Probability question related to dice

  • #1
utkarshakash
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Homework Statement


A die is thrown n times(n being odd). The probability that even face turns odd number of times is

Homework Equations



The Attempt at a Solution


The probability that even face appears is 1/2 and odd face appears is 1/2. From any of the n throws, the even face can appear 1, 3, 5 ..... or n times. Thus the required probability is
[itex]\dfrac{1}{2^n} [^nC_1+^nC_3+^nC_5+............+^nC_n][/itex]

But I don't know how to sum this series.
 

Answers and Replies

  • #2
3,812
92

Homework Statement


A die is thrown n times(n being odd). The probability that even face turns odd number of times is

Homework Equations



The Attempt at a Solution


The probability that even face appears is 1/2 and odd face appears is 1/2. From any of the n throws, the even face can appear 1, 3, 5 ..... or n times. Thus the required probability is
[itex]\dfrac{1}{2^n} [^nC_1+^nC_3+^nC_5+............+^nC_n][/itex]

But I don't know how to sum this series.

Multiply and divide by 2. Then investigate the expansion of ##(1+x)^n## and ##(1-x)^n##.
 
  • #3
haruspex
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Homework Statement


A die is thrown n times(n being odd). The probability that even face turns odd number of times is
What relationships can you find between that probability and the probability that even faces appear an even number of times?
 
  • #4
utkarshakash
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What relationships can you find between that probability and the probability that even faces appear an even number of times?

They both add up to 1. That's what I can think.
 
  • #5
haruspex
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They both add up to 1. That's what I can think.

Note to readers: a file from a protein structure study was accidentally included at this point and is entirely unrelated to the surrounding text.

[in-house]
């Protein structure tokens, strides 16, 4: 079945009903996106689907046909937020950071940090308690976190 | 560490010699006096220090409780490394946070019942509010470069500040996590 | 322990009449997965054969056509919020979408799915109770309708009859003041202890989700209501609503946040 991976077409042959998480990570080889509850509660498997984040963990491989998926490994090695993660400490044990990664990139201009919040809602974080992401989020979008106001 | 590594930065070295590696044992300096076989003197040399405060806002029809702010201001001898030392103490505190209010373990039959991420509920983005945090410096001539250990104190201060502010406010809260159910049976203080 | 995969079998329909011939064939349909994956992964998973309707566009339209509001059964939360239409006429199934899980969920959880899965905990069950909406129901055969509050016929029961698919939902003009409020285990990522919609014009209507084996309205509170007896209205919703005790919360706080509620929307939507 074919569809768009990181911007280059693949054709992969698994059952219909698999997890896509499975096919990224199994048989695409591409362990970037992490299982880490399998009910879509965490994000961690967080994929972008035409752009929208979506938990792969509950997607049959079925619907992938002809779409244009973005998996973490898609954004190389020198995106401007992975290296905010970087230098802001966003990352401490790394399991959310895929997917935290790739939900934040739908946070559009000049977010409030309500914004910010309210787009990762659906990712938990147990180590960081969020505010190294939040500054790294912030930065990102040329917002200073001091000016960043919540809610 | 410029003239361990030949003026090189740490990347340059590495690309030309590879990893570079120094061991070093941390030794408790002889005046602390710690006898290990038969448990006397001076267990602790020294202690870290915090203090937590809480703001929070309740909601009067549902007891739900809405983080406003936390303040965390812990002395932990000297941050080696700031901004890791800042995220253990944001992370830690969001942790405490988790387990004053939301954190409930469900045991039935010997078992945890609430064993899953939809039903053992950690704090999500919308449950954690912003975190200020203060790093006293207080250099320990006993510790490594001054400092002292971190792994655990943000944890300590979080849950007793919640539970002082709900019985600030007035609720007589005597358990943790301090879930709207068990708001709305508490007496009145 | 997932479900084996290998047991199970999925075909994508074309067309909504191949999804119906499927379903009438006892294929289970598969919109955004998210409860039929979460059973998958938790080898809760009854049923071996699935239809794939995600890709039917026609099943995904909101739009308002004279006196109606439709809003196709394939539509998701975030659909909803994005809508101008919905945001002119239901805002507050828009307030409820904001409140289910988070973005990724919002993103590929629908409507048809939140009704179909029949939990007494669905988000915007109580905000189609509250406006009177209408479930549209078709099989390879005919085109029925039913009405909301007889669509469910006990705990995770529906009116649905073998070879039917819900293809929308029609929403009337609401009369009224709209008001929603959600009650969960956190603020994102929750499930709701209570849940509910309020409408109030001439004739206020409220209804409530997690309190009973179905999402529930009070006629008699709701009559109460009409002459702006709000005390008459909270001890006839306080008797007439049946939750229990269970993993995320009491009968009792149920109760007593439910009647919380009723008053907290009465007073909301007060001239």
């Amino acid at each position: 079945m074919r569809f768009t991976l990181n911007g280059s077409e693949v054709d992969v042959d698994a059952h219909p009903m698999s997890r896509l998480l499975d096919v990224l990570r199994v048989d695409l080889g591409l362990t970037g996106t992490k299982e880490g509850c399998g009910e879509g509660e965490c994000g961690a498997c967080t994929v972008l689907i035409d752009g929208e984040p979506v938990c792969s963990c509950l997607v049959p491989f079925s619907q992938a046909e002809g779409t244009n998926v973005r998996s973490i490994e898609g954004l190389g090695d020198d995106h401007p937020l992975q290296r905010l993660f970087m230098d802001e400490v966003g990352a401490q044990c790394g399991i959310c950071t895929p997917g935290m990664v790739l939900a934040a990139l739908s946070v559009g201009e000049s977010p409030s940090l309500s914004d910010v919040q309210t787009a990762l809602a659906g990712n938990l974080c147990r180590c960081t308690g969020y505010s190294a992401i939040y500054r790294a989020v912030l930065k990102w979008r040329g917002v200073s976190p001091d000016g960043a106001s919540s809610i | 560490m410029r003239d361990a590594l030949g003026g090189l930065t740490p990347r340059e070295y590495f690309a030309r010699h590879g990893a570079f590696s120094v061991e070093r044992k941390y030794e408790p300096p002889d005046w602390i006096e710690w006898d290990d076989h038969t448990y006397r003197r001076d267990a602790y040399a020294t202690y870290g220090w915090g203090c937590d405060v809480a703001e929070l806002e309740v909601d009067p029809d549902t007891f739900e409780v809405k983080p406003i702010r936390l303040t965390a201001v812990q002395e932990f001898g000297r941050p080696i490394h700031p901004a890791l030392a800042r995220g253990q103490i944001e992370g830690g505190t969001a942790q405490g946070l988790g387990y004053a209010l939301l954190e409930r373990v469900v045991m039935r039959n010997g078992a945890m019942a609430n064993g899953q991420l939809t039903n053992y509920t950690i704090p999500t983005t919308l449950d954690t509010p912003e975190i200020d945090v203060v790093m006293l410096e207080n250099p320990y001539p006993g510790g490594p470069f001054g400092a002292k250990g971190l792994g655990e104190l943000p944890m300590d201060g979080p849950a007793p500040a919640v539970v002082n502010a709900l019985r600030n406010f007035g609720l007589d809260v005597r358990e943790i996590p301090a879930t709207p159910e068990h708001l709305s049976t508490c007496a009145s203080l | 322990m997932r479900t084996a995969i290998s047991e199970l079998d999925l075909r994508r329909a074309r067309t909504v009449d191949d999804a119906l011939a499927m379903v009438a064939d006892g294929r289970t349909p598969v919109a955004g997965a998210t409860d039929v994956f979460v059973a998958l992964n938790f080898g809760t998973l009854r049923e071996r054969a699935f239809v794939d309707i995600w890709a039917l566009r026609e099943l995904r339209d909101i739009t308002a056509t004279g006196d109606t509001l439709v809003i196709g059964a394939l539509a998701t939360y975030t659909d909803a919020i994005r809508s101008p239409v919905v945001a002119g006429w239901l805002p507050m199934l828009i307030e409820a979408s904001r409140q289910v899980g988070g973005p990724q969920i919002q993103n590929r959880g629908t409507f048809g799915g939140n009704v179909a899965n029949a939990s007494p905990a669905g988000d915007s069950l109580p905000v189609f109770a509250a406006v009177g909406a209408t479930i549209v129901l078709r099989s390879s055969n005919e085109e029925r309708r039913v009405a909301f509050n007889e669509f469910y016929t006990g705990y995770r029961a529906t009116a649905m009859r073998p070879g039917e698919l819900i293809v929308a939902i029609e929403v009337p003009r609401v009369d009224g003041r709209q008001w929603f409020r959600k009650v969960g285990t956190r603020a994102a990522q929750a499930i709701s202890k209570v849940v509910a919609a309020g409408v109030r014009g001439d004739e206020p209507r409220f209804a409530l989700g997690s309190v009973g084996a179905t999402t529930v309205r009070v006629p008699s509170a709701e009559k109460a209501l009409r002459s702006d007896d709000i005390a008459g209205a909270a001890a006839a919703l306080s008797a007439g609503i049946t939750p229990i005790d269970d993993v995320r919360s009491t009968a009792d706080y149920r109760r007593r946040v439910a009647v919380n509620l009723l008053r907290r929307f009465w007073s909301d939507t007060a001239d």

Yes, they add up to 1, but there's another relationship. Try rephrasing one of the two conditions in terms of probability of a number of odd faces. Can you see a useful symmetry?
 
  • #6
tiny-tim
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hi utkarshakash! :smile:

as a general rule, if you're stuck, try a simple case and see if you can see a pattern

eg what is the answer for n = 3? :wink:
 
  • #7
utkarshakash
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Yes, they add up to 1, but there's another relationship. Try rephrasing one of the two conditions in terms of probability of a number of odd faces. Can you see a useful symmetry?

I am not able to make out what is wrong in my original solution. For eg- If I take n=3 (as suggested by tiny-tim) then I have to find the probability that even face appears either 1 or 3 times.If it appears 1 times out of 3 throws I can write 3C1(1/2)^3. SUppose instead that if it appears 3 times out of 3 throws, the probability will be 3C3(1/2)^3. Adding the 2 probabilities should give the correct answer.
 
  • #8
tiny-tim
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hi utkarshakash! :smile:

ah, but your original question was …
But I don't know how to sum this series.

… and that's what we've all been talking about!
… eg- If I take n=3 (as suggested by tiny-tim) then I have to find the probability that even face appears either 1 or 3 times.If it appears 1 times out of 3 throws I can write 3C1(1/2)^3. SUppose instead that if it appears 3 times out of 3 throws, the probability will be 3C3(1/2)^3. Adding the 2 probabilities should give the correct answer.

and that answer is … ? :wink:
 
  • #9
utkarshakash
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hi utkarshakash! :smile:

ah, but your original question was …


… and that's what we've all been talking about!


and that answer is … ? :wink: